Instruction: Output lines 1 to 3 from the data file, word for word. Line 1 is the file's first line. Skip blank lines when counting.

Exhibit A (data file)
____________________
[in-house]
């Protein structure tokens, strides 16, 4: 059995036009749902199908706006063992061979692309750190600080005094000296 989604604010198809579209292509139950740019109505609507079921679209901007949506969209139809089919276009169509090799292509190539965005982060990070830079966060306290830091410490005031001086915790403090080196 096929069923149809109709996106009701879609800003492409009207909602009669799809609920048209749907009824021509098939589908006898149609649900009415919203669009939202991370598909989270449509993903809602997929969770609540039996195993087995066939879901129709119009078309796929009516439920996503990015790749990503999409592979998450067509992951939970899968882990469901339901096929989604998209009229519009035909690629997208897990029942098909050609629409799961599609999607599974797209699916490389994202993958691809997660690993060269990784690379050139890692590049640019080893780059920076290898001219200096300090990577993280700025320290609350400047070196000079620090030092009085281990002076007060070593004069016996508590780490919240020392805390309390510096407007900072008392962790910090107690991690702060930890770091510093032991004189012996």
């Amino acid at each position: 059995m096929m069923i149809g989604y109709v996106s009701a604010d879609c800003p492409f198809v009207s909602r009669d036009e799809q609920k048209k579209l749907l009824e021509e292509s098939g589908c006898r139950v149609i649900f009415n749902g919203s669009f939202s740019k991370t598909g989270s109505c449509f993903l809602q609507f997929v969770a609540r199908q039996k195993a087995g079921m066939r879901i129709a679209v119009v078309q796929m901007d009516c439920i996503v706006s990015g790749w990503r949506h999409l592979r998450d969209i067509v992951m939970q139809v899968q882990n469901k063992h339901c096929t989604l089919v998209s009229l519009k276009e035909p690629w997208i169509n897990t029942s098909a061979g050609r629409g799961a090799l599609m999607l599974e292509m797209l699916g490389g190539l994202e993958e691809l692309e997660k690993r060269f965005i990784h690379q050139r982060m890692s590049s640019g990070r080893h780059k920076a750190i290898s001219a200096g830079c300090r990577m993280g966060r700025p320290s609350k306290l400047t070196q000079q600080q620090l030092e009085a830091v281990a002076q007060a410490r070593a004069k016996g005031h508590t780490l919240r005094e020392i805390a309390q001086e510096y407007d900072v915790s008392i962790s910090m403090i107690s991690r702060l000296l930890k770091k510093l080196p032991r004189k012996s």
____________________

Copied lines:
[in-house]
């Protein structure tokens, strides 16, 4: 059995036009749902199908706006063992061979692309750190600080005094000296 989604604010198809579209292509139950740019109505609507079921679209901007949506969209139809089919276009169509090799292509190539965005982060990070830079966060306290830091410490005031001086915790403090080196 096929069923149809109709996106009701879609800003492409009207909602009669799809609920048209749907009824021509098939589908006898149609649900009415919203669009939202991370598909989270449509993903809602997929969770609540039996195993087995066939879901129709119009078309796929009516439920996503990015790749990503999409592979998450067509992951939970899968882990469901339901096929989604998209009229519009035909690629997208897990029942098909050609629409799961599609999607599974797209699916490389994202993958691809997660690993060269990784690379050139890692590049640019080893780059920076290898001219200096300090990577993280700025320290609350400047070196000079620090030092009085281990002076007060070593004069016996508590780490919240020392805390309390510096407007900072008392962790910090107690991690702060930890770091510093032991004189012996």
């Amino acid at each position: 059995m096929m069923i149809g989604y109709v996106s009701a604010d879609c800003p492409f198809v009207s909602r009669d036009e799809q609920k048209k579209l749907l009824e021509e292509s098939g589908c006898r139950v149609i649900f009415n749902g919203s669009f939202s740019k991370t598909g989270s109505c449509f993903l809602q609507f997929v969770a609540r199908q039996k195993a087995g079921m066939r879901i129709a679209v119009v078309q796929m901007d009516c439920i996503v706006s990015g790749w990503r949506h999409l592979r998450d969209i067509v992951m939970q139809v899968q882990n469901k063992h339901c096929t989604l089919v998209s009229l519009k276009e035909p690629w997208i169509n897990t029942s098909a061979g050609r629409g799961a090799l599609m999607l599974e292509m797209l699916g490389g190539l994202e993958e691809l692309e997660k690993r060269f965005i990784h690379q050139r982060m890692s590049s640019g990070r080893h780059k920076a750190i290898s001219a200096g830079c300090r990577m993280g966060r700025p320290s609350k306290l400047t070196q000079q600080q620090l030092e009085a830091v281990a002076q007060a410490r070593a004069k016996g005031h508590t780490l919240r005094e020392i805390a309390q001086e510096y407007d900072v915790s008392i962790s910090m403090i107690s991690r702060l000296l930890k770091k510093l080196p032991r004189k012996s």